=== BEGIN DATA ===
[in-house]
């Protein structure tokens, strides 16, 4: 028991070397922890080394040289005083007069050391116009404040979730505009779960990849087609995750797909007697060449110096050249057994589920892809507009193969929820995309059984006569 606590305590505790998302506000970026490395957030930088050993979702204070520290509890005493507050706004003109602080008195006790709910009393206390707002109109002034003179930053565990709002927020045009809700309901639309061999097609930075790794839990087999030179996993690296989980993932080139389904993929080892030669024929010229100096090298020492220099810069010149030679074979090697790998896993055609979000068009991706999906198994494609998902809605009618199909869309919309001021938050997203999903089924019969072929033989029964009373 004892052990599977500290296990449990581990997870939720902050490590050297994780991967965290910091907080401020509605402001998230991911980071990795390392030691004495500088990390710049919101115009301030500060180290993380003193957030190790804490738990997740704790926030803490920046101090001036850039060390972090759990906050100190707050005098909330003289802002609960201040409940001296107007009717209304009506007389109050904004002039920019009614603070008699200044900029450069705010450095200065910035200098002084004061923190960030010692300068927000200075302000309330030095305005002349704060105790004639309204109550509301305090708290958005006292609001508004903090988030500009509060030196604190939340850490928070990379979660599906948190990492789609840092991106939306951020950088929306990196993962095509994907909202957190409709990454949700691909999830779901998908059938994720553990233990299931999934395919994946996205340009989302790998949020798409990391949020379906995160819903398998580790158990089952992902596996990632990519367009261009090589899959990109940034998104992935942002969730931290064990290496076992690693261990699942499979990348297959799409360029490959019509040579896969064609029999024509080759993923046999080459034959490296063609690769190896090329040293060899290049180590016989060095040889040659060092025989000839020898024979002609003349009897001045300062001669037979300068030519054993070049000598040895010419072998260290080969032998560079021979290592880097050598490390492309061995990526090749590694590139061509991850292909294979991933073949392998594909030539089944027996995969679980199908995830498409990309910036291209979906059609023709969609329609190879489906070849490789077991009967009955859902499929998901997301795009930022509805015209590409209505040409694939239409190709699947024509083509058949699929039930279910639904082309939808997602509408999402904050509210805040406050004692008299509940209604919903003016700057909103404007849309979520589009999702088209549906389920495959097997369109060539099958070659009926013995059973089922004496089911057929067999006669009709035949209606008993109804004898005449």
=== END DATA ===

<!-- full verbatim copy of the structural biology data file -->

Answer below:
[in-house]
């Protein structure tokens, strides 16, 4: 028991070397922890080394040289005083007069050391116009404040979730505009779960990849087609995750797909007697060449110096050249057994589920892809507009193969929820995309059984006569 606590305590505790998302506000970026490395957030930088050993979702204070520290509890005493507050706004003109602080008195006790709910009393206390707002109109002034003179930053565990709002927020045009809700309901639309061999097609930075790794839990087999030179996993690296989980993932080139389904993929080892030669024929010229100096090298020492220099810069010149030679074979090697790998896993055609979000068009991706999906198994494609998902809605009618199909869309919309001021938050997203999903089924019969072929033989029964009373 004892052990599977500290296990449990581990997870939720902050490590050297994780991967965290910091907080401020509605402001998230991911980071990795390392030691004495500088990390710049919101115009301030500060180290993380003193957030190790804490738990997740704790926030803490920046101090001036850039060390972090759990906050100190707050005098909330003289802002609960201040409940001296107007009717209304009506007389109050904004002039920019009614603070008699200044900029450069705010450095200065910035200098002084004061923190960030010692300068927000200075302000309330030095305005002349704060105790004639309204109550509301305090708290958005006292609001508004903090988030500009509060030196604190939340850490928070990379979660599906948190990492789609840092991106939306951020950088929306990196993962095509994907909202957190409709990454949700691909999830779901998908059938994720553990233990299931999934395919994946996205340009989302790998949020798409990391949020379906995160819903398998580790158990089952992902596996990632990519367009261009090589899959990109940034998104992935942002969730931290064990290496076992690693261990699942499979990348297959799409360029490959019509040579896969064609029999024509080759993923046999080459034959490296063609690769190896090329040293060899290049180590016989060095040889040659060092025989000839020898024979002609003349009897001045300062001669037979300068030519054993070049000598040895010419072998260290080969032998560079021979290592880097050598490390492309061995990526090749590694590139061509991850292909294979991933073949392998594909030539089944027996995969679980199908995830498409990309910036291209979906059609023709969609329609190879489906070849490789077991009967009955859902499929998901997301795009930022509805015209590409209505040409694939239409190709699947024509083509058949699929039930279910639904082309939808997602509408999402904050509210805040406050004692008299509940209604919903003016700057909103404007849309979520589009999702088209549906389920495959097997369109060539099958070659009926013995059973089922004496089911057929067999006669009709035949209606008993109804004898005449």